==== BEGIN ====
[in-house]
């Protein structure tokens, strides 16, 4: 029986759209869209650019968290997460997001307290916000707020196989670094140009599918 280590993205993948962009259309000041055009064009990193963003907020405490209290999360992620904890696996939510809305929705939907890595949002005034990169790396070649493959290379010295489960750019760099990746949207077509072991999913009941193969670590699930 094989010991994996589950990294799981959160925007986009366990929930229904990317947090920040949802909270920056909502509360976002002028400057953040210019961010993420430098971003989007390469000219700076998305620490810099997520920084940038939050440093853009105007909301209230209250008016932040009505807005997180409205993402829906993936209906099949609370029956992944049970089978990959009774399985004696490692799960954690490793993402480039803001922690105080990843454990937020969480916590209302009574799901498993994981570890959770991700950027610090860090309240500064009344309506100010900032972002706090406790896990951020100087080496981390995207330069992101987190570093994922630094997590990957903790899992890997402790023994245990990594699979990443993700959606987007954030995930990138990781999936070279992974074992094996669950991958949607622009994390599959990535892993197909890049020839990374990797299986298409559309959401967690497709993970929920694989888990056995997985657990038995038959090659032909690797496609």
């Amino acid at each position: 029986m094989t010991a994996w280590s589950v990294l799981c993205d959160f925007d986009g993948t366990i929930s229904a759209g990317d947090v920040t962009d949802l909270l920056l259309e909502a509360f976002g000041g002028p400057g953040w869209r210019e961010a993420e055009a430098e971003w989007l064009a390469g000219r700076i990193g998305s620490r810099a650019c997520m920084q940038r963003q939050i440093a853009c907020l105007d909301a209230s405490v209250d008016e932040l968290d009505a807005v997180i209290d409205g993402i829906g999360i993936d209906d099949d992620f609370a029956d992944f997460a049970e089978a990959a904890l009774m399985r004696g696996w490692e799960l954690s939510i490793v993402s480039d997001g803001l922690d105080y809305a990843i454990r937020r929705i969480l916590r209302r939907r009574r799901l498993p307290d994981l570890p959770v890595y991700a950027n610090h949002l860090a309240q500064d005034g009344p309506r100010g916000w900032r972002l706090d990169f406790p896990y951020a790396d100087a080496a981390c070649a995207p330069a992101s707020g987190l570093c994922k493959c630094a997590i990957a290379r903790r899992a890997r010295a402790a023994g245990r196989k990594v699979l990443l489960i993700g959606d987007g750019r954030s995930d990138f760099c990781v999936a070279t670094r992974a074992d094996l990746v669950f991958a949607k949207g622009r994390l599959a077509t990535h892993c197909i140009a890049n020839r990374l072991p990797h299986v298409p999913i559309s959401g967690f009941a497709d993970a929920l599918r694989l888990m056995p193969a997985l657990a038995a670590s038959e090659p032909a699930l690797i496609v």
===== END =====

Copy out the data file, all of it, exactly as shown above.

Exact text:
[in-house]
């Protein structure tokens, strides 16, 4: 029986759209869209650019968290997460997001307290916000707020196989670094140009599918 280590993205993948962009259309000041055009064009990193963003907020405490209290999360992620904890696996939510809305929705939907890595949002005034990169790396070649493959290379010295489960750019760099990746949207077509072991999913009941193969670590699930 094989010991994996589950990294799981959160925007986009366990929930229904990317947090920040949802909270920056909502509360976002002028400057953040210019961010993420430098971003989007390469000219700076998305620490810099997520920084940038939050440093853009105007909301209230209250008016932040009505807005997180409205993402829906993936209906099949609370029956992944049970089978990959009774399985004696490692799960954690490793993402480039803001922690105080990843454990937020969480916590209302009574799901498993994981570890959770991700950027610090860090309240500064009344309506100010900032972002706090406790896990951020100087080496981390995207330069992101987190570093994922630094997590990957903790899992890997402790023994245990990594699979990443993700959606987007954030995930990138990781999936070279992974074992094996669950991958949607622009994390599959990535892993197909890049020839990374990797299986298409559309959401967690497709993970929920694989888990056995997985657990038995038959090659032909690797496609």
């Amino acid at each position: 029986m094989t010991a994996w280590s589950v990294l799981c993205d959160f925007d986009g993948t366990i929930s229904a759209g990317d947090v920040t962009d949802l909270l920056l259309e909502a509360f976002g000041g002028p400057g953040w869209r210019e961010a993420e055009a430098e971003w989007l064009a390469g000219r700076i990193g998305s620490r810099a650019c997520m920084q940038r963003q939050i440093a853009c907020l105007d909301a209230s405490v209250d008016e932040l968290d009505a807005v997180i209290d409205g993402i829906g999360i993936d209906d099949d992620f609370a029956d992944f997460a049970e089978a990959a904890l009774m399985r004696g696996w490692e799960l954690s939510i490793v993402s480039d997001g803001l922690d105080y809305a990843i454990r937020r929705i969480l916590r209302r939907r009574r799901l498993p307290d994981l570890p959770v890595y991700a950027n610090h949002l860090a309240q500064d005034g009344p309506r100010g916000w900032r972002l706090d990169f406790p896990y951020a790396d100087a080496a981390c070649a995207p330069a992101s707020g987190l570093c994922k493959c630094a997590i990957a290379r903790r899992a890997r010295a402790a023994g245990r196989k990594v699979l990443l489960i993700g959606d987007g750019r954030s995930d990138f760099c990781v999936a070279t670094r992974a074992d094996l990746v669950f991958a949607k949207g622009r994390l599959a077509t990535h892993c197909i140009a890049n020839r990374l072991p990797h299986v298409p999913i559309s959401g967690f009941a497709d993970a929920l599918r694989l888990m056995p193969a997985l657990a038995a670590s038959e090659p032909a699930l690797i496609v």